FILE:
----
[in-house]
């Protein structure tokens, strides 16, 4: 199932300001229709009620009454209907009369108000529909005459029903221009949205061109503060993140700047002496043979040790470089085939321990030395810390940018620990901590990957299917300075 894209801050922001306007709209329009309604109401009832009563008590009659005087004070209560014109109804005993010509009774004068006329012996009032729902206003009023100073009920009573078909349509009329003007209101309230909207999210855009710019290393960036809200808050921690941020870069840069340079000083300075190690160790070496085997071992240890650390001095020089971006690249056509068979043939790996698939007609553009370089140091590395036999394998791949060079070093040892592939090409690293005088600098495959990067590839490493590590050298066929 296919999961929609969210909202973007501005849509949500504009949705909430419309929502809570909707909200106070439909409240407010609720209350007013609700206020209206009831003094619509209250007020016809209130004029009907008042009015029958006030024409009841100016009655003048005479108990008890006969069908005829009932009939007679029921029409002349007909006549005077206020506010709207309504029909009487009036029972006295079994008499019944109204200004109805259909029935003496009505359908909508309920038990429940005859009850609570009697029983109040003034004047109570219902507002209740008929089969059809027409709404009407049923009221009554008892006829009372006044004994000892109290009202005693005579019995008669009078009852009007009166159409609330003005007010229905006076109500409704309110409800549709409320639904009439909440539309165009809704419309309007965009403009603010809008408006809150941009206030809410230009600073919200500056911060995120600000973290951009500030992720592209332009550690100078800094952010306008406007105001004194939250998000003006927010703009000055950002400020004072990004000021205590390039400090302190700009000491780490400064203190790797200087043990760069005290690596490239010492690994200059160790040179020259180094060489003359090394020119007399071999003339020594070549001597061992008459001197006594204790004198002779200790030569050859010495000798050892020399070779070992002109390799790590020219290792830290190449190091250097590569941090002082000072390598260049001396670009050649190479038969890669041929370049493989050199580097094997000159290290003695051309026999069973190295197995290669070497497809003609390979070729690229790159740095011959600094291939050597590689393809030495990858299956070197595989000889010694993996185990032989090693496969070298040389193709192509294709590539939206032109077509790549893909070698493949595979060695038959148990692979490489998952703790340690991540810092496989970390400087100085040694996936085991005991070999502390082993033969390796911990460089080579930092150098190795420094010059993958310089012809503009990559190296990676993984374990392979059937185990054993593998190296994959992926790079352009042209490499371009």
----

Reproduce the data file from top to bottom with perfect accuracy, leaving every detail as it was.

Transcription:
[in-house]
């Protein structure tokens, strides 16, 4: 199932300001229709009620009454209907009369108000529909005459029903221009949205061109503060993140700047002496043979040790470089085939321990030395810390940018620990901590990957299917300075 894209801050922001306007709209329009309604109401009832009563008590009659005087004070209560014109109804005993010509009774004068006329012996009032729902206003009023100073009920009573078909349509009329003007209101309230909207999210855009710019290393960036809200808050921690941020870069840069340079000083300075190690160790070496085997071992240890650390001095020089971006690249056509068979043939790996698939007609553009370089140091590395036999394998791949060079070093040892592939090409690293005088600098495959990067590839490493590590050298066929 296919999961929609969210909202973007501005849509949500504009949705909430419309929502809570909707909200106070439909409240407010609720209350007013609700206020209206009831003094619509209250007020016809209130004029009907008042009015029958006030024409009841100016009655003048005479108990008890006969069908005829009932009939007679029921029409002349007909006549005077206020506010709207309504029909009487009036029972006295079994008499019944109204200004109805259909029935003496009505359908909508309920038990429940005859009850609570009697029983109040003034004047109570219902507002209740008929089969059809027409709404009407049923009221009554008892006829009372006044004994000892109290009202005693005579019995008669009078009852009007009166159409609330003005007010229905006076109500409704309110409800549709409320639904009439909440539309165009809704419309309007965009403009603010809008408006809150941009206030809410230009600073919200500056911060995120600000973290951009500030992720592209332009550690100078800094952010306008406007105001004194939250998000003006927010703009000055950002400020004072990004000021205590390039400090302190700009000491780490400064203190790797200087043990760069005290690596490239010492690994200059160790040179020259180094060489003359090394020119007399071999003339020594070549001597061992008459001197006594204790004198002779200790030569050859010495000798050892020399070779070992002109390799790590020219290792830290190449190091250097590569941090002082000072390598260049001396670009050649190479038969890669041929370049493989050199580097094997000159290290003695051309026999069973190295197995290669070497497809003609390979070729690229790159740095011959600094291939050597590689393809030495990858299956070197595989000889010694993996185990032989090693496969070298040389193709192509294709590539939206032109077509790549893909070698493949595979060695038959148990692979490489998952703790340690991540810092496989970390400087100085040694996936085991005991070999502390082993033969390796911990460089080579930092150098190795420094010059993958310089012809503009990559190296990676993984374990392979059937185990054993593998190296994959992926790079352009042209490499371009």